By Sue Schlesman, Crosswalk.com
Around the 5-year mark in our marriage, my husband and I went through several years without any mentorship as individuals or as a couple.
Those were not good years. We lacked perspective, wisdom, and hope.
We acutely felt the absence of a place to vent and wrestle over life decisions with someone who wasn’t personally affected by our choices. We lacked a sounding board for our parenting decisions and our irritations with one another.
We floated through these few years of a married-with-kids-life without loving it or finding purpose in what we were doing.
After a few moves and a few job changes, we began looking for a new church. We visited several fellowships comprised of couples who looked a lot like us, with kids our kids’ ages and houses in similar neighborhoods.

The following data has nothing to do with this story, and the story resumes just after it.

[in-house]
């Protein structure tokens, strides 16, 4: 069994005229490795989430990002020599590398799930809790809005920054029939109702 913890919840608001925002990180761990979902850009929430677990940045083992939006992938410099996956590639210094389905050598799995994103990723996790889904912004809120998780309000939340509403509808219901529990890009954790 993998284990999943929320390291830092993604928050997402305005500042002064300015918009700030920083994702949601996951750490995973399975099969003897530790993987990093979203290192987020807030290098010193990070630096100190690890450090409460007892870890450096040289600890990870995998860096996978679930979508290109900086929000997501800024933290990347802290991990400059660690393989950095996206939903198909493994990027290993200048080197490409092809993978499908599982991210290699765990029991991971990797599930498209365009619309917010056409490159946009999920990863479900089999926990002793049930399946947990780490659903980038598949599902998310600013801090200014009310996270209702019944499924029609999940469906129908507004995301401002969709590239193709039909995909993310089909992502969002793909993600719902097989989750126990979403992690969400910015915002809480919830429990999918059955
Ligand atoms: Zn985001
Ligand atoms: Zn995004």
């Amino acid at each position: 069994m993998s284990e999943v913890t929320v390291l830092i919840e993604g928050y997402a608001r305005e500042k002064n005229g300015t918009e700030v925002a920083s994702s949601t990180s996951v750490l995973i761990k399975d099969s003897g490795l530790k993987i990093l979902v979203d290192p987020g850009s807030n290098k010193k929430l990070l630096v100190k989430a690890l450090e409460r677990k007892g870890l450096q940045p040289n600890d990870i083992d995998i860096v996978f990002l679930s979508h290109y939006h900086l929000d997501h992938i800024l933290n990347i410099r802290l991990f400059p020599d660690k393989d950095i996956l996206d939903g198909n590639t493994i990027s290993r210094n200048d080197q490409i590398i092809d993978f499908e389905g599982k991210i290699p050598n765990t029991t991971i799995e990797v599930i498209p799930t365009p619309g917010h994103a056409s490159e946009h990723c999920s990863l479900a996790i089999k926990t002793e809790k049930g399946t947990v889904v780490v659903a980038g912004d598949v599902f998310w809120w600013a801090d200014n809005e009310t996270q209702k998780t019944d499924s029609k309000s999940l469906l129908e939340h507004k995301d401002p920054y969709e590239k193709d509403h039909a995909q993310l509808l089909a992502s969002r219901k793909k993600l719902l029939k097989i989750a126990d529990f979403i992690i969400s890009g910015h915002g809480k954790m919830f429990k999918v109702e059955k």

Instead, we chose a church body diverse in age, race, and economic status. We saw couples there from many generations. We decided this place would become our home.
We needed it, and it needed us. We would find people there to watch, follow, and guide us. We could find the mentors we needed.
We did. Many people have poured into our individual lives and into our marriage in the 20 years since we’ve been in our church.
We hadn’t even realized how much we needed mentoring until we witnessed the growth happening in us.
Mentoring had changed us.
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The Power of Mentorship